The KMT caucus criticized the DPP for deliberately blocking absentee voting for political purposes and using the pandemic as an excuse to prevent referenda cases from passing.
July 8: Haitian President Jovenel Moïse was assassinated in his home in the early morning of July 7. Eleven (11) suspects involved in the assassination broke into the embassy of the Republic of China in Haiti in the early hours of July 8 but were later arrested by Haitian police. Two of the suspects were United States citizens, while the suspects are believed to be mercenaries. Some doors and windows of the R.O.C. embassy were damaged, but there was no other property loss.
Coincidentally, President Tsai recently accepted the credential letter from the new Haitian Ambassador Roudy Stanley Penn and asked the ambassador to convey her gratitude and greetings to President Moïse for his speech at the United Nations General Assembly last year supporting Taiwan's international participation.
On the evening of July 7, President Tsai expressed her deep condolences and sorrow for the assassination of the Haitian president. The R.O.C. and Haiti have established diplomatic relations for 65 years, and President Moïse previously visited Taiwan in May 2018. When President Tsai visited Haiti in July 2019, President Moïse welcomed her with a military salute.
July 8: The White House Coronavirus Task Force posted on Twitter to promote the progress of vaccine donations by the United States, referring to Taiwan with a R.O.C. national flag. However, the tweet was deleted soon after it was posted. In a routine news conference at the White House, Press Secretary Jen Psaki responded to the media and stated that once the mistake of placing the flag was realized, a team in charge of graphics and social media removed the tweet. This was an unintentional mistake and should not be viewed as a change in U.S. policy.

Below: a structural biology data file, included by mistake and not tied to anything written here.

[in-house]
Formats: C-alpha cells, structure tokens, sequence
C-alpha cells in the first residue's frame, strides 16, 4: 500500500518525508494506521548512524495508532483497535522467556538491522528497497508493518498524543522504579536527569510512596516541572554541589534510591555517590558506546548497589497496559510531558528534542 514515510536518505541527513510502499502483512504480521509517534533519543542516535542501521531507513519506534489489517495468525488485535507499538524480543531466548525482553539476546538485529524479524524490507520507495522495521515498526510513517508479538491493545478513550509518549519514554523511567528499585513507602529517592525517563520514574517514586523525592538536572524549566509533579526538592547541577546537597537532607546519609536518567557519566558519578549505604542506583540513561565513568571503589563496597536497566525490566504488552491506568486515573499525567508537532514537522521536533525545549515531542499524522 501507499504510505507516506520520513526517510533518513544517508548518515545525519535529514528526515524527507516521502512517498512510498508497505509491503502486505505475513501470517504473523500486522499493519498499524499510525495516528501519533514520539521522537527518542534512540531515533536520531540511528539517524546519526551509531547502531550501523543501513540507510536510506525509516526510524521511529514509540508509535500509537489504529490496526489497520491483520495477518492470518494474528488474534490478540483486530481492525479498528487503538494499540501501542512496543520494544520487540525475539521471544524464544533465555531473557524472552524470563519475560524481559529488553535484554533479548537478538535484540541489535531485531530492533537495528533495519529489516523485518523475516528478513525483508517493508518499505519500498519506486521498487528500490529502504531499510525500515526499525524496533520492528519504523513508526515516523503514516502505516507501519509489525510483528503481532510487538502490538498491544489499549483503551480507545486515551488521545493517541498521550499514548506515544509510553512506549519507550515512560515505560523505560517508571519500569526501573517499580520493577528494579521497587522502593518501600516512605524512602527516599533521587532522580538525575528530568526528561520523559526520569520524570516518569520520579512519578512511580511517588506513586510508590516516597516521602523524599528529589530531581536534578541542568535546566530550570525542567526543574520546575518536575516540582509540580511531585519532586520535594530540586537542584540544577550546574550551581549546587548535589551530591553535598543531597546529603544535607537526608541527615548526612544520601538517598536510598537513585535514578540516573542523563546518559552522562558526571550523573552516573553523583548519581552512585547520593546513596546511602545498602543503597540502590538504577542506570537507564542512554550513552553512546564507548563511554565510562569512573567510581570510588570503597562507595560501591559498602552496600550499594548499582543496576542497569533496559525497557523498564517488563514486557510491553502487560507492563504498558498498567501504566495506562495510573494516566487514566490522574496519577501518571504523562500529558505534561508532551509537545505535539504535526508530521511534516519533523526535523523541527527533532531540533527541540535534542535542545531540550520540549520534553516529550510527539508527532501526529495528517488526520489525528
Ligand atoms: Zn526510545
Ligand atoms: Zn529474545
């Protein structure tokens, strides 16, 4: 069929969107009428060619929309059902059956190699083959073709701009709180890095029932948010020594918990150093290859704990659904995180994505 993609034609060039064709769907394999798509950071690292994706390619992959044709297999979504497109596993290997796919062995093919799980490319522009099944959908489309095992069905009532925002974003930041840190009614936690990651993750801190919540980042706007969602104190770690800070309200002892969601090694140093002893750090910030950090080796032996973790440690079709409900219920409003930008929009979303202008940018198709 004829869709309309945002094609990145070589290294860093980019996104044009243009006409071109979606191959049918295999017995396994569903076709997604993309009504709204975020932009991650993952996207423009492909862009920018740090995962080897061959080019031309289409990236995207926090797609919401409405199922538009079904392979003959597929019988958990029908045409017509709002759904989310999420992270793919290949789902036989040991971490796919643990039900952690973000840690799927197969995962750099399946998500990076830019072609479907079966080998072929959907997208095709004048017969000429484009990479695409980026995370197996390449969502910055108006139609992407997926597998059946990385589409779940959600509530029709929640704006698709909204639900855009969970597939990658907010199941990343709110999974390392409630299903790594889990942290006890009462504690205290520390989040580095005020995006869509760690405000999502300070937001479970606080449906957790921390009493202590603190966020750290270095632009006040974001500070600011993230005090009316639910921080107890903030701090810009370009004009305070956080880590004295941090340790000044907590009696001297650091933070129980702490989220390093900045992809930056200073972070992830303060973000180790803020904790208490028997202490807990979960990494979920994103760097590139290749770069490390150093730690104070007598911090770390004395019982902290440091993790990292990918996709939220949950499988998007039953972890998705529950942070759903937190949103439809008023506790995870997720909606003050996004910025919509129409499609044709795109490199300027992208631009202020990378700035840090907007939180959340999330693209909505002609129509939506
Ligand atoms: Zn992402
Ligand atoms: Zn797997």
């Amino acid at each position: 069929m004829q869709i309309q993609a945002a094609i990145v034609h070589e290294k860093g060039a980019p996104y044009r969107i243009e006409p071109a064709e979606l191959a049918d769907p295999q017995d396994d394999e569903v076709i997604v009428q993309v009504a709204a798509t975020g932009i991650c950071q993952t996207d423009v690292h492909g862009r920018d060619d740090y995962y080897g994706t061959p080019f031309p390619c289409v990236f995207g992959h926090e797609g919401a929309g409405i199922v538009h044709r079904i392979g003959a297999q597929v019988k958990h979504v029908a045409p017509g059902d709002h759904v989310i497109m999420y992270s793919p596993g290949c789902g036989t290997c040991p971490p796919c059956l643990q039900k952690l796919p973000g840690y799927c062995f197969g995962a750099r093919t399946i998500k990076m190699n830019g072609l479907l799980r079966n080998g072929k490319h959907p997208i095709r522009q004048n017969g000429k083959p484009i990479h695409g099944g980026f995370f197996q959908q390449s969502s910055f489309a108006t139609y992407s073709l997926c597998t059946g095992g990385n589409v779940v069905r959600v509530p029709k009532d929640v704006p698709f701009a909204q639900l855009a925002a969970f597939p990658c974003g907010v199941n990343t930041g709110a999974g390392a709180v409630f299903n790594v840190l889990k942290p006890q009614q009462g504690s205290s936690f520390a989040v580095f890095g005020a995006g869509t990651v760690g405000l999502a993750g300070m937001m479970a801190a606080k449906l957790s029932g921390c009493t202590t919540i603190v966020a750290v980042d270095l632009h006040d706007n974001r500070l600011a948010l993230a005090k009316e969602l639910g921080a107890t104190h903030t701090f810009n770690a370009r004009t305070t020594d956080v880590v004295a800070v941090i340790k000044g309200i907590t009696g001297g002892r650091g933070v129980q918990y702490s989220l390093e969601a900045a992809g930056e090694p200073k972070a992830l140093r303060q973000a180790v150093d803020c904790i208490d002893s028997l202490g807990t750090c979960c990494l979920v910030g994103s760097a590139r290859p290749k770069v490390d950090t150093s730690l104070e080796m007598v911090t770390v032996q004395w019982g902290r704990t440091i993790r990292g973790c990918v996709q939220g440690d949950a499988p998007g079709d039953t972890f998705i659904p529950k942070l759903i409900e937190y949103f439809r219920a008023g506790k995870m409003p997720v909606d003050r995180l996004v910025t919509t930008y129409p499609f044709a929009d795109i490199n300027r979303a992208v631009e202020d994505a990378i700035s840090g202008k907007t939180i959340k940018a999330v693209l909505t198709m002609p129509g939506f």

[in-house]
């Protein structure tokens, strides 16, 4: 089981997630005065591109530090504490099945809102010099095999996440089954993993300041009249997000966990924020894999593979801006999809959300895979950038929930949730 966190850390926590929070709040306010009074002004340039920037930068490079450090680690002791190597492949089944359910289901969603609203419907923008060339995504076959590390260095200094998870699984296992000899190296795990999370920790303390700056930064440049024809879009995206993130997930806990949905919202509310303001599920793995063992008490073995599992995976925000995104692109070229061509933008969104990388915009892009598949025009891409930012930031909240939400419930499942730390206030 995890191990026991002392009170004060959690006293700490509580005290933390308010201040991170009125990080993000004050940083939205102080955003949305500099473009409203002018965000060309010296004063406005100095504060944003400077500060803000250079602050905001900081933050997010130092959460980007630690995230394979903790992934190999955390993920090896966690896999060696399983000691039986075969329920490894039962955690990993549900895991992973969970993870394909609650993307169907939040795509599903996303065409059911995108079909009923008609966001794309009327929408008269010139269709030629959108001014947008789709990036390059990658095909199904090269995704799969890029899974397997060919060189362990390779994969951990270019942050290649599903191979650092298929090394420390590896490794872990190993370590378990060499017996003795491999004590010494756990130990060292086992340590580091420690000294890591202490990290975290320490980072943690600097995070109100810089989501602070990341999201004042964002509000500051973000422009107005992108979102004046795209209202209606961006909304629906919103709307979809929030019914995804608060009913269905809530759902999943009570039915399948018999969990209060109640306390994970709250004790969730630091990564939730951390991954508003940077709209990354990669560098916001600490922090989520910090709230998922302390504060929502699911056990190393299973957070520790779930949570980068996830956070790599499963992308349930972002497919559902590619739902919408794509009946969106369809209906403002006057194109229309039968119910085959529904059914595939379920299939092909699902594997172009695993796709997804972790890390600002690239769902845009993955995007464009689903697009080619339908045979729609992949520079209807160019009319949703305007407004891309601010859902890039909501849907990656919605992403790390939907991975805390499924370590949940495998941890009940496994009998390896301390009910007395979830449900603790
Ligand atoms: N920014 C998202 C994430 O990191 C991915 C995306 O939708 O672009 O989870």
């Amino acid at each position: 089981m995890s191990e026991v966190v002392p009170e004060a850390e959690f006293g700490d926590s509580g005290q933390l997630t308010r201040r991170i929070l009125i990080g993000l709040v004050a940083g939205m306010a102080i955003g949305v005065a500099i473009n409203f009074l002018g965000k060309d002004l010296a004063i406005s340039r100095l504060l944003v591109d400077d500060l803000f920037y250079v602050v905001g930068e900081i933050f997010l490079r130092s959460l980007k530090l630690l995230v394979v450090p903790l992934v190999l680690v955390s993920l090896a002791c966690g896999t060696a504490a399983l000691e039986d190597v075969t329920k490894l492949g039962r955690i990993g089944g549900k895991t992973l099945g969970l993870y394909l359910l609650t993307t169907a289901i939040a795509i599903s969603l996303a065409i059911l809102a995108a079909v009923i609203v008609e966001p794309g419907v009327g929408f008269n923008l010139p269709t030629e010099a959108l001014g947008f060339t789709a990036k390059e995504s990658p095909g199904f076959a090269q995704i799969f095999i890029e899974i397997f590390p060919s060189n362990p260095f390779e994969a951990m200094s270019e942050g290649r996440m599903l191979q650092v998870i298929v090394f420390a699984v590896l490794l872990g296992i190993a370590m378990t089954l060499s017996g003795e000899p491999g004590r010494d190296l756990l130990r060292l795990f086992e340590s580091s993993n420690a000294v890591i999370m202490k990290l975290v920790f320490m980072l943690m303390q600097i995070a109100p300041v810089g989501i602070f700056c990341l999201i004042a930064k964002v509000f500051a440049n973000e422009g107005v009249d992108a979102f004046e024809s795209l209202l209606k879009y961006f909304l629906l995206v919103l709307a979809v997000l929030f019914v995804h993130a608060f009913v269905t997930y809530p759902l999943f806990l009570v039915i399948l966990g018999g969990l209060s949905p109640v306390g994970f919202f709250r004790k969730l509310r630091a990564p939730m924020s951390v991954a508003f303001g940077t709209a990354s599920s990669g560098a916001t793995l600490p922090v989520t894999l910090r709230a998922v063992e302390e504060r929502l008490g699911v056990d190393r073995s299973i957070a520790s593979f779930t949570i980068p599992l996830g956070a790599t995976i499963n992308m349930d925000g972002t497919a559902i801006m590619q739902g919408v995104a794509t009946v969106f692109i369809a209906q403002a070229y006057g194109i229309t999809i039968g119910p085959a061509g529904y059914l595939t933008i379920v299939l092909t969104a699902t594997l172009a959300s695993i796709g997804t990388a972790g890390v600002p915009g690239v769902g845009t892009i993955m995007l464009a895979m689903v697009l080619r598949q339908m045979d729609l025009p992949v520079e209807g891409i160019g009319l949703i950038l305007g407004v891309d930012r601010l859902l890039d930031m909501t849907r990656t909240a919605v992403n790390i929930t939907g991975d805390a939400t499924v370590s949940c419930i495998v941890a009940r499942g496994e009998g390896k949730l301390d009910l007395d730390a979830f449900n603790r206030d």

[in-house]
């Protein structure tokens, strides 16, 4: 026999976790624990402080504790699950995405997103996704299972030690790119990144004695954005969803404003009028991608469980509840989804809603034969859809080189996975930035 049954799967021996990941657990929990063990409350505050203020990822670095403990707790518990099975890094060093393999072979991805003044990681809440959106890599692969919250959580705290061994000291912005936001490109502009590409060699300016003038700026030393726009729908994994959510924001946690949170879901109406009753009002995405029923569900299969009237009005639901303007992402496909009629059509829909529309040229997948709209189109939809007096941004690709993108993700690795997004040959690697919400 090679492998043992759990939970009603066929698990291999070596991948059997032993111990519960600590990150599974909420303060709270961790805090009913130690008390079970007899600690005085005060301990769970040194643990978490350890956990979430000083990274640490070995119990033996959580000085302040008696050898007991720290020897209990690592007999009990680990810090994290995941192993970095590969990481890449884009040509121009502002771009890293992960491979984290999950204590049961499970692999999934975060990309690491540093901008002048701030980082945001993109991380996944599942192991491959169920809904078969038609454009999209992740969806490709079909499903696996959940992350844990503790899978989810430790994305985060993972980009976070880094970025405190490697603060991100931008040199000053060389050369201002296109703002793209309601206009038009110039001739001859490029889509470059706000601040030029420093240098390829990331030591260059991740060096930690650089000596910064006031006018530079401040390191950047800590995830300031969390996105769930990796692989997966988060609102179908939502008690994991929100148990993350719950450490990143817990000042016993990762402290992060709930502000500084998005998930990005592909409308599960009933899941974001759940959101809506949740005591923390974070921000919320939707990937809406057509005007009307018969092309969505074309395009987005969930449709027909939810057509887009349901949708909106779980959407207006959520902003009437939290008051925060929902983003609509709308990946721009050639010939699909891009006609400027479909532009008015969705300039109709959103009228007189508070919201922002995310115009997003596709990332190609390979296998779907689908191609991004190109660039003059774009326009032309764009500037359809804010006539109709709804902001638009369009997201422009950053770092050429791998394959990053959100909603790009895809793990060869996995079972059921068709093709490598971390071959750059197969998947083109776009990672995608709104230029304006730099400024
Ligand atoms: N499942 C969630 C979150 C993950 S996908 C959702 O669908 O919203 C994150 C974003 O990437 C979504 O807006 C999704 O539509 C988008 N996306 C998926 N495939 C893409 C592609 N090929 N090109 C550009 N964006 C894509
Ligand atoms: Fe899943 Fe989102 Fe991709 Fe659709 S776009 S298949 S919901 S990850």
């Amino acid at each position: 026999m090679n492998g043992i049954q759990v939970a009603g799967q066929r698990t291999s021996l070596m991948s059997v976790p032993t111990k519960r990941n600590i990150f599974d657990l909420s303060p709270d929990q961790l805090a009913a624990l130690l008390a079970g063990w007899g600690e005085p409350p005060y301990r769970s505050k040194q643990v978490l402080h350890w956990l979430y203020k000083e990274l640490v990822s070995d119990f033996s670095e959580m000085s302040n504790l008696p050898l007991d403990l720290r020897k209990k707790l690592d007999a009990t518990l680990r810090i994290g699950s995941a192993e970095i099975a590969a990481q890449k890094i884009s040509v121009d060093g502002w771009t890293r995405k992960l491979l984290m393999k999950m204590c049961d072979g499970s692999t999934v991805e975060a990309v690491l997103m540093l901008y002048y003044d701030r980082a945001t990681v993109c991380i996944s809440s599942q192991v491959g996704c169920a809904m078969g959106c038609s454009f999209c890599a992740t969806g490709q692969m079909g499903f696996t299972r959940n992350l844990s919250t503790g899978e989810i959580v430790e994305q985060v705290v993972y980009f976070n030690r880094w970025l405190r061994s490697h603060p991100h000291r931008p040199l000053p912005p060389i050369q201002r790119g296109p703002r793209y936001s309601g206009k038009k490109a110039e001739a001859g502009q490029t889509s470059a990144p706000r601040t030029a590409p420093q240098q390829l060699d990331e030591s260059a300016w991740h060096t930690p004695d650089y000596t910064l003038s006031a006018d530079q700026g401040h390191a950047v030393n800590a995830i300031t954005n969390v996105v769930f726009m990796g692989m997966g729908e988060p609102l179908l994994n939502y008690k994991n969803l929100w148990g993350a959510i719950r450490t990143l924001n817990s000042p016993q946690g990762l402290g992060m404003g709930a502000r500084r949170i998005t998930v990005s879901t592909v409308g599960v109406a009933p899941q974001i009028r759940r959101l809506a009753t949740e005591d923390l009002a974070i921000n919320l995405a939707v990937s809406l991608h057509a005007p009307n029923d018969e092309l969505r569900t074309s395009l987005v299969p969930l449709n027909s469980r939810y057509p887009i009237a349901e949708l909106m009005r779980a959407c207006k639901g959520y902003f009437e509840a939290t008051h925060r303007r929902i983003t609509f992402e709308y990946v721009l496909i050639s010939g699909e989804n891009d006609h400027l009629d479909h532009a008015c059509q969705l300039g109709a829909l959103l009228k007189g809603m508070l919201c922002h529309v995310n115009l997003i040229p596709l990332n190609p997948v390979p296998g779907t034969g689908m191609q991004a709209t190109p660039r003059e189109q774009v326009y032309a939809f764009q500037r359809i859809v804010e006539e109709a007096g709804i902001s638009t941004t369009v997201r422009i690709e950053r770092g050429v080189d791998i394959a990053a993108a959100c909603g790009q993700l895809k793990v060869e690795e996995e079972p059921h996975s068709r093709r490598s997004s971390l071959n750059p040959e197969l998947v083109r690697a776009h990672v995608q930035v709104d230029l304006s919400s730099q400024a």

President Tsai Ing-wen had retweeted this post on Twitter, expressing her gratitude to the United States for its generous donation. The Ministry of Foreign Affairs stated on July 7 that it had asked the Taipei Economic and Cultural Representative Office to remind the United States not to cause unnecessary speculation or misunderstanding due to removal of related posts on Twitter.
July 10: Vaccination rates are accelerating in Taiwan. According to the Central Epidemic Command Center (CECC), a total of 220,000 vaccinations were administered on July 9, setting a new single-day record. A total of about 3.3 million people in Taiwan have been vaccinated, a coverage rate of about 13.9 percent.
But the mortality rate remains high. According to information released by the CECC on July 10, Taiwan has recorded a cumulative total of 15,218 confirmed cases, including 736 deaths, with an estimated overall mortality rate due to the coronavirus of 4.8 percent.
July 10: The CECC announced on July 8 that Taiwan's level 3 epidemic alert would be extended for the fourth time until July 26, but some restrictions will be slightly lifted effective July 13. Establishments including movie theaters, scenic destinations, fitness centers, and temples will be conditionally open, and local governments are authorized to flexibly adjust specific protocols. Although the central government stipulated those restrictions on dining establishments may be moderately lifted, as of July 10, all local governments continued to prohibit dining in.
July 11: Taiwanese women's tennis star Hsieh Shu-wei and her Belgian partner Elise Martens reversed course and secured victory. After 2.5 hours of fierce battle, the duo beat the Russian pair of Veronika Kudermetova and Elena Vesnina to win the Wimbledon Gold Cup.
This is the 24th double Wimbledon Gold Cup and fourth Grand Slam Gold Cup in Hsieh's athletic career, of which three championships were won at Wimbledon, each with different partners.